Jon Kennedy's 'Postcards from
his soj
ourn in Northern Ireland'

My Google+ diary and Belfast blog

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Today's Scripture: I wrote to you in my letter not to associate with immoral men; not at all meaning the immoral of this world, or the greedy and robbers, or idolaters, since then you would need to go out of the world. But rather I wrote to you not to associate with any one who bears the name of brother if he is guilty of immorality or greed, or is an idolater, reviler, drunkard, or robber—not even to eat with such a one. For what have I to do with judging outsiders? Is it not those inside the church whom you are to judge? God judges those outside. "Drive out the wicked person from among you."

From St. Paul's first letter to the Corinthians, chapter 5,
from today's Orthodox lectionary readings.
See the homiletical thought below. 

Today's diary - life in Northern Ireland

Today's "life in" picture gives a glimpse of the progress on the construction of the new main campus of the University of Ulster in downtown Belfast, with the two cranes in the background lifting the building materials for the first annex. The main reason for taking that picture today, while I waited for my bus from downtown back to the Loom, is that it shows this morning as one of those rare "as-good-as-it-gets" days in Northern Ireland. Actually, I have seen a few days a bit better in that there were fewer clouds than even seen there, but let's not quibble; living here, we are grateful for anything even approximating this level of pairfect weather.

Now, two hours later, however, it's still not even drizzly. Yet. . . .

This afternoon I'm off to a meeting with the press on behalf of hallTogether, the nonprofit agency on which I'm a trustee. This weekend a fundraiser for the agency will be held at the hall and the community paper for North Belfast is coming to get the five W's for an article.

On a procedural note, you will notice that our next department has been renamed from "In the news" to "A closer look." That's because not all the items I've linked there have qualified as "news," or even as "opinion," such as several videos about the churches carved out of solid stone in Ethiopia that were linked last week. I've even been mulling whether incorporating some "news comment"-type memes might be appropriate in that department, and on days when I'm short of other memes, I will probably use some ("political cartoons" or philosophical reflections on the geopolitical realm).  «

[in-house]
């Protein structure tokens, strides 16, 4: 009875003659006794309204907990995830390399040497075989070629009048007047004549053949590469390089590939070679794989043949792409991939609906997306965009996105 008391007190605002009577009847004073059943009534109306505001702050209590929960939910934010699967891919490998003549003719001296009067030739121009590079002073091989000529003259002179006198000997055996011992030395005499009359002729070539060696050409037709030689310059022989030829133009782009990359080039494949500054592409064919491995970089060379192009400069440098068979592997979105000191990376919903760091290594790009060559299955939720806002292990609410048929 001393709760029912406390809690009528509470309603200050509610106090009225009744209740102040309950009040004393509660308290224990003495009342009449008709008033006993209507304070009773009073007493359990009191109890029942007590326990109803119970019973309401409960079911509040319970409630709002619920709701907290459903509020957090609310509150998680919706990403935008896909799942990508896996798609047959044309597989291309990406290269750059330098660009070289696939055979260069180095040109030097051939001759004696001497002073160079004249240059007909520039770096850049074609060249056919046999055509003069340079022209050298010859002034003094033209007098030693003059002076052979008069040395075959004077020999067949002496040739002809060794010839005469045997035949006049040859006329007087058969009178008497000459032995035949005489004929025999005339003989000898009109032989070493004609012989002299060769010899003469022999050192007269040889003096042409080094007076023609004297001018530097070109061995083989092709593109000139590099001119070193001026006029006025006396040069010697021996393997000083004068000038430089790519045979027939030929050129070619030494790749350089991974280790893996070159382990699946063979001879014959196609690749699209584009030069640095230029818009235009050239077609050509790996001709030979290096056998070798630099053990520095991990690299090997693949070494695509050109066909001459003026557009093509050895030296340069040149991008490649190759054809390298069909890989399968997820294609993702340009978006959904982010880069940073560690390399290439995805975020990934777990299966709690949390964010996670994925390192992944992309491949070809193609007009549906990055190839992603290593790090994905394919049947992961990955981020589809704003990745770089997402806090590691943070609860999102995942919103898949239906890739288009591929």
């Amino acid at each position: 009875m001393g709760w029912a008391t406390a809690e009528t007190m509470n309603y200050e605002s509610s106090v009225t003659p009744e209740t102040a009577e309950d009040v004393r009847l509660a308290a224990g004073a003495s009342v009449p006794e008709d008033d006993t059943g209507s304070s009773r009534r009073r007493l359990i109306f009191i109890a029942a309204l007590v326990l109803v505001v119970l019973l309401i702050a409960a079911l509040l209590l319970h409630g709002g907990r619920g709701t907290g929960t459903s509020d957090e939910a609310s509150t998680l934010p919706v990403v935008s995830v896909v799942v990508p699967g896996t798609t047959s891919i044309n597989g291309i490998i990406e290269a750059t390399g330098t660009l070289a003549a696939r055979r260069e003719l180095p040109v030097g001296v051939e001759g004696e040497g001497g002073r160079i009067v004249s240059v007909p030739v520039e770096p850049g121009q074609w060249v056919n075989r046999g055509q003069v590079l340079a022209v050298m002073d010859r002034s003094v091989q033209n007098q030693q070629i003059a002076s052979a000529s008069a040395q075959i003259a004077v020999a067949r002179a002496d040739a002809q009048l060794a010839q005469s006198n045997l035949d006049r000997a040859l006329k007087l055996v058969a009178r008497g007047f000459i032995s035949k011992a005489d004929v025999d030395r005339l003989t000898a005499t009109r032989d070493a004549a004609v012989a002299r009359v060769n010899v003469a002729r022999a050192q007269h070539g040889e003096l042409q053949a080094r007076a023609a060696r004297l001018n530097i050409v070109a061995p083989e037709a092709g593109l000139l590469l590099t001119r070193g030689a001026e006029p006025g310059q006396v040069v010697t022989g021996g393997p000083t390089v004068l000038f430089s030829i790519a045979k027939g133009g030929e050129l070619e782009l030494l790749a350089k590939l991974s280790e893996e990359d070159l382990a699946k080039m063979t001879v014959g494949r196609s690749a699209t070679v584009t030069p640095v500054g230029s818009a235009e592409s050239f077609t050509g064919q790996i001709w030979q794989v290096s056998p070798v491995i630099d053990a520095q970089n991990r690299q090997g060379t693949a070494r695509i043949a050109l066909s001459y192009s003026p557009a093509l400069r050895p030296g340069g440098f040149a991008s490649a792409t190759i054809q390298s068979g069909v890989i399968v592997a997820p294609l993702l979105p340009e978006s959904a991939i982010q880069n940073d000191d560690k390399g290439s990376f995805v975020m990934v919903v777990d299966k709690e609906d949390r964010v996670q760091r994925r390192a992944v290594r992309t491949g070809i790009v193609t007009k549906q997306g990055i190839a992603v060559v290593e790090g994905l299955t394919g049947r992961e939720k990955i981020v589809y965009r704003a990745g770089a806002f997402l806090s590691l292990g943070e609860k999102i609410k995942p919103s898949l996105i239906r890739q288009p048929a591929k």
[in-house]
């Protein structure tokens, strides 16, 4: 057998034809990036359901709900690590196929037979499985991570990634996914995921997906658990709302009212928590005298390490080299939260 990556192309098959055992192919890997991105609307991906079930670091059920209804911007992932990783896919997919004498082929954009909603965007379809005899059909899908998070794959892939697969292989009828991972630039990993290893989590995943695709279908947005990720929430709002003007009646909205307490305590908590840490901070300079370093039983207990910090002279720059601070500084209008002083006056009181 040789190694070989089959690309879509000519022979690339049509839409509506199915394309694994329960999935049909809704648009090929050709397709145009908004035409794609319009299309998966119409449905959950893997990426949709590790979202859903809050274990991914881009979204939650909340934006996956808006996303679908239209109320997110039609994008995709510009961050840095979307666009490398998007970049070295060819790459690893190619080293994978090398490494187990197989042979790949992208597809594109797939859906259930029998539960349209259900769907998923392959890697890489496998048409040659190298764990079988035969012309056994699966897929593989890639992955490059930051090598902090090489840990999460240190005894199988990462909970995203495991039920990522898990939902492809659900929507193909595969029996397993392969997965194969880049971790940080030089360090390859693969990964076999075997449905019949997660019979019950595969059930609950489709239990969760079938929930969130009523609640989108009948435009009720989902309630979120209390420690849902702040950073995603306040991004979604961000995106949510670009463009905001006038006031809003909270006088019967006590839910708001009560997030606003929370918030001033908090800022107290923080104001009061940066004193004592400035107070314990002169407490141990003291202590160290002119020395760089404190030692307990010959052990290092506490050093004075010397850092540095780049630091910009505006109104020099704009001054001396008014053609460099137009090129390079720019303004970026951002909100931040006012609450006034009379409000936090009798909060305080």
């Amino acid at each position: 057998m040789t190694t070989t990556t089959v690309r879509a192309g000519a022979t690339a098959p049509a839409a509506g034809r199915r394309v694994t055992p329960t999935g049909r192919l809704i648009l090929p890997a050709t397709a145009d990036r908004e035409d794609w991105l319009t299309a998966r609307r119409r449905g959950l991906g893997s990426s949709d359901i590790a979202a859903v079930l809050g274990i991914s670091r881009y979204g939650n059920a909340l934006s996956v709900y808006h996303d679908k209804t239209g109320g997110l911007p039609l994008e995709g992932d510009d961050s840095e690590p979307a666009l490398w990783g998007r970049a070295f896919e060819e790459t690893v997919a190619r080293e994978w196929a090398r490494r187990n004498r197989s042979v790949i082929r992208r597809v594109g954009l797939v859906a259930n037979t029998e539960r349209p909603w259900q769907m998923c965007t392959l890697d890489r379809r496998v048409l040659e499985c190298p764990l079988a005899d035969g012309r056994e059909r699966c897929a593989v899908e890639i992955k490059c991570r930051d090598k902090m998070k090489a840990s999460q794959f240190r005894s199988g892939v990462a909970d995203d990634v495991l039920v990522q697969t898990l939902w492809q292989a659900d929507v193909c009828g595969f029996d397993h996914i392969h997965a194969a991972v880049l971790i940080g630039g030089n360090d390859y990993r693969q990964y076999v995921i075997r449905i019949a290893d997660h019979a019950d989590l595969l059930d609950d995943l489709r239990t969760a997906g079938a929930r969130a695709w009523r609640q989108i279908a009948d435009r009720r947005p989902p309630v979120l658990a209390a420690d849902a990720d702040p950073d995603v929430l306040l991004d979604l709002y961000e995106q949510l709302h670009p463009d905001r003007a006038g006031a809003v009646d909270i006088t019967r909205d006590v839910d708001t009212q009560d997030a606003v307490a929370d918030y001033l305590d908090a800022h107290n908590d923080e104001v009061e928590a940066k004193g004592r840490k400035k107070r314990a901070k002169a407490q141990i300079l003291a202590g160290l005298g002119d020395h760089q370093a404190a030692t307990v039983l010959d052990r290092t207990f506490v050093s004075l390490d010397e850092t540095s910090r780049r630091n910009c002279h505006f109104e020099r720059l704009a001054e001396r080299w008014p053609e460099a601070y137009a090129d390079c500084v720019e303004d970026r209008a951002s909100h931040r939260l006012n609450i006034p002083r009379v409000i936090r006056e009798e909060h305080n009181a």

A closer look
Formerly "In the news." Click here to see Caveat.

Egyptian journalist calls Hamas an Islamic Brotherhood offshoot

National Review compares Obama, Putin: which one is 'the bear'?

Shocking photos for 40-year anniversary of Turkish invasion of Cyprus

Microsoft memo buries layoff news in 11th paragraph: 'Hello There'

Salon: Amazon’s all-you-can-eat plan to devour the book business

Despite toughest gun laws in the country, 22 shot, 2 dead in Chicago

Writing stuff
(This department alternates with Christian worldview)

The meme above is fine for anyone who doesn't aspire to be a communicator, but if you're a writer, it won't do. Your main responsibility (and the wording should be "responsible only," not "only responsible"; always modify your subject, not your predicate) as a writer is to work to be understood. If you're not being understood, your writing fails. In that case, a good editor is needed.

Are you a writer? That's another topic, but since I've brought it up, the answer is, "you are if you say you are." How good you are at the task is up to you. There are many resources online that can help you learn the task, but the best way to learn is to write, and write, and write, then rewrite, rewrite, rewrite. Another tip: pick a writer you like and anaylze what it is that makes his or her writing exceptional. Don't try to imitate it, but learn from it; learn how to do whatever it is in her or his writing that makes you like it

And learn when to use commas, hyphens, and dashes. As the meme at right says, commas can save lives when properly used. I used to have a desk dictionary that had a grammar section; the subsection on commas found eight places where commas should be used. The most underused one is the introductory adverb (Therefore,) introductory adverbial phrase (In closing,), or introductory adverbial clause (Once you've finished the first stage,).

The main thing to know about hyphens and dashes is that hyphens are used to combine words, especially compound modifers ("the first-born child"); dashes are used to separate words more abruptly than commas often are used in similar, less abrupt, cases: "The faith—that which has been believed by everyone, everywhere, at all times—is what the church has been entrusted by her Lord to preserve." «